There is one moment of pure visual magic in "The Amazing Spider-Man," perfectly staged and realized, and when the Stan Lee cameo is the best thing in your movie, something has gone terribly, terribly wrong.

One of the biggest questions you're going to hear in the days and weeks ahead as people finally get a chance to see this series reboot is going to be "Why?"  Sony's answer to that question is "Because we had to."  From a business perspective, they had no choice but to make another movie, and since they couldn't afford to stay in the Sam Raimi/Tobey Maguire business, they made a decision to go back to the start and kick things off with a new creative team…

… only they didn't.  The producers are still the same producers, and sure enough, Alvin Sargent's got a shared screenplay credit on the film, making him the most consistent creative player in the series so far.  While there's one advantage to restarting the entire series, allowing them to layer in Gwen Stacy from the very start and then, somewhere down the road, play out her most infamous story line, what you gain by doing that, you lose in narrative momentum.  This film's got one major issue that nothing can overcome, and that is a profound feeling of "been there, done that."

This is a strange sort of creative stumble, because it's not an overtly bad film, and judged in a vacuum, it's got stretches that work.  Unfortunately, the film is following three other movies, and the places where it does something dramatically different than the Raimi films are the places where it makes some of its biggest mistakes.  For example, one of the cornerstones of the Spider-Man story involves the death of his Uncle Ben and the events that lead up to that moment.  It's one of the easiest elements of the story to get right, and somehow, in trying to find a new way to do it, this movie totally fumbles the beat.  Poorly conceived and poorly staged, it's an emotional zero, a moment that should serve as the thing that motivates everything else Peter does on his journey.  Instead, it just happens with no real weight, and the film would be essentially the same with or without the scene.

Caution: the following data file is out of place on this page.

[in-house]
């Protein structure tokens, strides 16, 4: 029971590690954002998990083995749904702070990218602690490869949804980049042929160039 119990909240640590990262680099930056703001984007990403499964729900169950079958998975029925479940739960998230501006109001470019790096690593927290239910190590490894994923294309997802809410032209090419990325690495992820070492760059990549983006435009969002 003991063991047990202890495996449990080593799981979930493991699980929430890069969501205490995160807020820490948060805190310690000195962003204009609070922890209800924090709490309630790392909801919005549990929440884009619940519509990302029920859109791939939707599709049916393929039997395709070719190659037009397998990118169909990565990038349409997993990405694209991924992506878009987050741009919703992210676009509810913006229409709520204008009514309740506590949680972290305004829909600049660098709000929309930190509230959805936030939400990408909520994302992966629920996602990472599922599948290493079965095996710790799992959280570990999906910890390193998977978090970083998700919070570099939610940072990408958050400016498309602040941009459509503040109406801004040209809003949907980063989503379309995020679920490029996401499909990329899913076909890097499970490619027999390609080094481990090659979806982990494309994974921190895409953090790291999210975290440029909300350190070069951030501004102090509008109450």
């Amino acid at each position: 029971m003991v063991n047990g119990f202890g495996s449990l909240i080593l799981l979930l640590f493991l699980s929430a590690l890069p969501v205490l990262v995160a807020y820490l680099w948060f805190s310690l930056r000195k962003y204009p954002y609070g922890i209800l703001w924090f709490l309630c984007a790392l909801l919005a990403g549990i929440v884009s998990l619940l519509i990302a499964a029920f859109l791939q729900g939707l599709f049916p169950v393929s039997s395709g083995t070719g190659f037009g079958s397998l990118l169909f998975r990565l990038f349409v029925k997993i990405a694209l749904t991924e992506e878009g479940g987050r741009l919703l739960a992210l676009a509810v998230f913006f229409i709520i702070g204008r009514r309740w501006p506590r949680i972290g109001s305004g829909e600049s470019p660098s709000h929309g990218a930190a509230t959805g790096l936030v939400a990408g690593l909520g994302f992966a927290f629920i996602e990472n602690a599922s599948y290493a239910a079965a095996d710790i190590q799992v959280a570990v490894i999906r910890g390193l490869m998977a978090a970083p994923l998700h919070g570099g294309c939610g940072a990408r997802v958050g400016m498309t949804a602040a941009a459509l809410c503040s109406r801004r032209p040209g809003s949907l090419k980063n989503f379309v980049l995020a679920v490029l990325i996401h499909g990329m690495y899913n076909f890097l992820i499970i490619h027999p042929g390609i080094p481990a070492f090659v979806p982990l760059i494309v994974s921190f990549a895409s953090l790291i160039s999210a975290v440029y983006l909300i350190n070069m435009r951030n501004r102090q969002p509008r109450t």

Look, I get that comic characters are somewhat elastic.  You can't read comic books your whole life without getting dozens of practical examples of the way you can bend the characters different ways to create different effects.  I love what Brian Michael Bendis did with "Ultimate Spider-Man," and I think he did a tremendous job of taking familiar moments and characters and iconography and refiguring them into something that felt new and alive.  That could have happened here, but the movie has a weird dour tone, mournful from the opening moments, that seems like it's at odds with the actual material being played.  Not every superhero films needs to be buried under mountains of angst, and a little of it can go a long way.  I don't mind the attempt to tell a new version of Spider-Man, but this particular version doesn't work for me, and it's an accumulation of all the small terrible decisions that snowball into something that just doesn't connect.

James Vanderbilt, Sargent, and Steve Kloves are all credited with the script, and it seems like an awfully big group of heavy-hitters to throw at something that feels like it was assembled from a "Make Your Own Generic Superhero Movie" kit.  Competently assembled, the film spends a whole lot of time covering ground that has been well covered before.  When Stan Lee and Steve Ditko originally designed Peter Parker, he was a nerd, an outcast, but in the 21st century, that archetype has been completely reconfigured.  Nerds run the world these days, so while it's understandable that Peter might be somewhat dented from the loss of his parents during childhood, I'm not really sure why he's being played like a guy who no one notices or likes during the first act of the film.  It doesn't seem genuine or motivated, particularly when it's Andrew Garfield playing the part.  He and Emma Stone have nice chemistry together, and there are several scenes between the two of them that are charming.  But the film doesn't know what to do to update the archetypes that Lee and Ditko originally utilized.